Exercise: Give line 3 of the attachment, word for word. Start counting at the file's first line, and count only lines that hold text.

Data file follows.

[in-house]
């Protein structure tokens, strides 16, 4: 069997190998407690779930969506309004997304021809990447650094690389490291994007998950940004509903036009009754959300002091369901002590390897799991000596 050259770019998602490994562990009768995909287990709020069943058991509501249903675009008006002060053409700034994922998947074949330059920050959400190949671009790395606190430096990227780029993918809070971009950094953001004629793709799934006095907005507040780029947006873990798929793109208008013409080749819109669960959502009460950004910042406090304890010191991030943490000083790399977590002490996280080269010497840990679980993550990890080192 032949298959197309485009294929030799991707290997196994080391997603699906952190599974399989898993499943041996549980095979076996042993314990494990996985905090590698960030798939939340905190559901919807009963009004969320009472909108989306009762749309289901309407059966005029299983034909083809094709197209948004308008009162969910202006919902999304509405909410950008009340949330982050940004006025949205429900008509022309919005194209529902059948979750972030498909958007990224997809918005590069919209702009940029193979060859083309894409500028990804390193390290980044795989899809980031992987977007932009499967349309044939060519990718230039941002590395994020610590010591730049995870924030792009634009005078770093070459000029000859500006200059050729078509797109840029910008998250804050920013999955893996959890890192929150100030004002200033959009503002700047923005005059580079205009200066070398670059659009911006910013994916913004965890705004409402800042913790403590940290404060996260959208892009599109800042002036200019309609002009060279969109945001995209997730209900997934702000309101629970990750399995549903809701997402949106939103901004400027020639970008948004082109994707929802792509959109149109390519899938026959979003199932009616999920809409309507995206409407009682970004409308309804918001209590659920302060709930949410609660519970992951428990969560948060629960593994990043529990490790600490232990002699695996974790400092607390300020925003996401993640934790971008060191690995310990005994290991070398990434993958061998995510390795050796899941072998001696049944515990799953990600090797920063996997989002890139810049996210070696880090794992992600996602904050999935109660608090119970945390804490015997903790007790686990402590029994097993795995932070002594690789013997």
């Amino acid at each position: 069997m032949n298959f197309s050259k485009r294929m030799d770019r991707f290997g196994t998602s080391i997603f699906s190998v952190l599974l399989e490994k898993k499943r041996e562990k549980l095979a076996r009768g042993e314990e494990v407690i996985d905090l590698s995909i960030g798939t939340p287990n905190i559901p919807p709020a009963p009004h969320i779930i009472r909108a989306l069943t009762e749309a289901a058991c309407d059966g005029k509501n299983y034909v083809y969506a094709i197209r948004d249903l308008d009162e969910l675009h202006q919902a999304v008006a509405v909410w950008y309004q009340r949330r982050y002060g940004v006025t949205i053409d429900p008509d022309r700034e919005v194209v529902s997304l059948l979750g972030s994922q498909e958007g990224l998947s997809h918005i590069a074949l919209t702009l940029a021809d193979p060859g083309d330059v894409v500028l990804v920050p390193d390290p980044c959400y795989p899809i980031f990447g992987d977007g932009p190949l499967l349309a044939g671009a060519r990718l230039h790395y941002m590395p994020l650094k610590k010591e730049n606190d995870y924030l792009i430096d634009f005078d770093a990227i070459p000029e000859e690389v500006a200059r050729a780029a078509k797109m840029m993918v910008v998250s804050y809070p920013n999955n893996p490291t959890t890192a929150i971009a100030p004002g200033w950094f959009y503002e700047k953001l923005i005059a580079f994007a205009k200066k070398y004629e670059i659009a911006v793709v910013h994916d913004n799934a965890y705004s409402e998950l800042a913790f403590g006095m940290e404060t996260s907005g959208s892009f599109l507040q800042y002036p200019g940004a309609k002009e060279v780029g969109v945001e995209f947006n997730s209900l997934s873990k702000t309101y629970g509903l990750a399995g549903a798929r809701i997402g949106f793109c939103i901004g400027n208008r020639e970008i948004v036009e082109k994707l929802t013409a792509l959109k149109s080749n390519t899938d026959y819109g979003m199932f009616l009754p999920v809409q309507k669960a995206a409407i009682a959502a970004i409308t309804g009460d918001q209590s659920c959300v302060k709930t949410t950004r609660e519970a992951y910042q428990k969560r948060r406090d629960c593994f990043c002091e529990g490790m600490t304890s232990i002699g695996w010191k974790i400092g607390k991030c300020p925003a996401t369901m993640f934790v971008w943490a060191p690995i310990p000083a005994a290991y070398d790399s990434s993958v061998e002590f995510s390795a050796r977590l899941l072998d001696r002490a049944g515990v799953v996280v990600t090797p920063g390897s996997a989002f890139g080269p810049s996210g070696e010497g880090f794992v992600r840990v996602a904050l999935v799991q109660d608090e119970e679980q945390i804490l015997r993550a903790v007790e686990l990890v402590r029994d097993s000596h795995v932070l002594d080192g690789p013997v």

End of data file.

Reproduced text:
């Amino acid at each position: 069997m032949n298959f197309s050259k485009r294929m030799d770019r991707f290997g196994t998602s080391i997603f699906s190998v952190l599974l399989e490994k898993k499943r041996e562990k549980l095979a076996r009768g042993e314990e494990v407690i996985d905090l590698s995909i960030g798939t939340p287990n905190i559901p919807p709020a009963p009004h969320i779930i009472r909108a989306l069943t009762e749309a289901a058991c309407d059966g005029k509501n299983y034909v083809y969506a094709i197209r948004d249903l308008d009162e969910l675009h202006q919902a999304v008006a509405v909410w950008y309004q009340r949330r982050y002060g940004v006025t949205i053409d429900p008509d022309r700034e919005v194209v529902s997304l059948l979750g972030s994922q498909e958007g990224l998947s997809h918005i590069a074949l919209t702009l940029a021809d193979p060859g083309d330059v894409v500028l990804v920050p390193d390290p980044c959400y795989p899809i980031f990447g992987d977007g932009p190949l499967l349309a044939g671009a060519r990718l230039h790395y941002m590395p994020l650094k610590k010591e730049n606190d995870y924030l792009i430096d634009f005078d770093a990227i070459p000029e000859e690389v500006a200059r050729a780029a078509k797109m840029m993918v910008v998250s804050y809070p920013n999955n893996p490291t959890t890192a929150i971009a100030p004002g200033w950094f959009y503002e700047k953001l923005i005059a580079f994007a205009k200066k070398y004629e670059i659009a911006v793709v910013h994916d913004n799934a965890y705004s409402e998950l800042a913790f403590g006095m940290e404060t996260s907005g959208s892009f599109l507040q800042y002036p200019g940004a309609k002009e060279v780029g969109v945001e995209f947006n997730s209900l997934s873990k702000t309101y629970g509903l990750a399995g549903a798929r809701i997402g949106f793109c939103i901004g400027n208008r020639e970008i948004v036009e082109k994707l929802t013409a792509l959109k149109s080749n390519t899938d026959y819109g979003m199932f009616l009754p999920v809409q309507k669960a995206a409407i009682a959502a970004i409308t309804g009460d918001q209590s659920c959300v302060k709930t949410t950004r609660e519970a992951y910042q428990k969560r948060r406090d629960c593994f990043c002091e529990g490790m600490t304890s232990i002699g695996w010191k974790i400092g607390k991030c300020p925003a996401t369901m993640f934790v971008w943490a060191p690995i310990p000083a005994a290991y070398d790399s990434s993958v061998e002590f995510s390795a050796r977590l899941l072998d001696r002490a049944g515990v799953v996280v990600t090797p920063g390897s996997a989002f890139g080269p810049s996210g070696e010497g880090f794992v992600r840990v996602a904050l999935v799991q109660d608090e119970e679980q945390i804490l015997r993550a903790v007790e686990l990890v402590r029994d097993s000596h795995v932070l002594d080192g690789p013997v």